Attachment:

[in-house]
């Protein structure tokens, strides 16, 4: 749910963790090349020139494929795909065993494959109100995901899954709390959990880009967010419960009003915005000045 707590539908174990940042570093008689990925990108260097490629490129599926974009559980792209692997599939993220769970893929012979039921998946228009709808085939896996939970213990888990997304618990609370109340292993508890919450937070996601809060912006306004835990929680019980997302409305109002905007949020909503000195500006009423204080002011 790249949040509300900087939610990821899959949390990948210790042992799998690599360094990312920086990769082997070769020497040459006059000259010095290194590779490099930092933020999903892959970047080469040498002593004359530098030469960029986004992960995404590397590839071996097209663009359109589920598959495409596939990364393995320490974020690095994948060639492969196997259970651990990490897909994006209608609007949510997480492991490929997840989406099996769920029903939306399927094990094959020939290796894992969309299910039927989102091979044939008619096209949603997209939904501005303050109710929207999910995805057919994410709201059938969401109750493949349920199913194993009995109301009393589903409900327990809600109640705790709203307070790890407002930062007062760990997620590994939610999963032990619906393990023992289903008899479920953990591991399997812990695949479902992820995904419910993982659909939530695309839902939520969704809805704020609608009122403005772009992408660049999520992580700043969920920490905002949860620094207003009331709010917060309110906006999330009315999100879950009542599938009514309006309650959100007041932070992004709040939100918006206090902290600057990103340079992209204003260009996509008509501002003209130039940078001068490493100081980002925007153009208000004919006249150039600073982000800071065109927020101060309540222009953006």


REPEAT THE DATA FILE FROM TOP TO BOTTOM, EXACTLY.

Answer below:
[in-house]
């Protein structure tokens, strides 16, 4: 749910963790090349020139494929795909065993494959109100995901899954709390959990880009967010419960009003915005000045 707590539908174990940042570093008689990925990108260097490629490129599926974009559980792209692997599939993220769970893929012979039921998946228009709808085939896996939970213990888990997304618990609370109340292993508890919450937070996601809060912006306004835990929680019980997302409305109002905007949020909503000195500006009423204080002011 790249949040509300900087939610990821899959949390990948210790042992799998690599360094990312920086990769082997070769020497040459006059000259010095290194590779490099930092933020999903892959970047080469040498002593004359530098030469960029986004992960995404590397590839071996097209663009359109589920598959495409596939990364393995320490974020690095994948060639492969196997259970651990990490897909994006209608609007949510997480492991490929997840989406099996769920029903939306399927094990094959020939290796894992969309299910039927989102091979044939008619096209949603997209939904501005303050109710929207999910995805057919994410709201059938969401109750493949349920199913194993009995109301009393589903409900327990809600109640705790709203307070790890407002930062007062760990997620590994939610999963032990619906393990023992289903008899479920953990591991399997812990695949479902992820995904419910993982659909939530695309839902939520969704809805704020609608009122403005772009992408660049999520992580700043969920920490905002949860620094207003009331709010917060309110906006999330009315999100879950009542599938009514309006309650959100007041932070992004709040939100918006206090902290600057990103340079992209204003260009996509008509501002003209130039940078001068490493100081980002925007153009208000004919006249150039600073982000800071065109927020101060309540222009953006």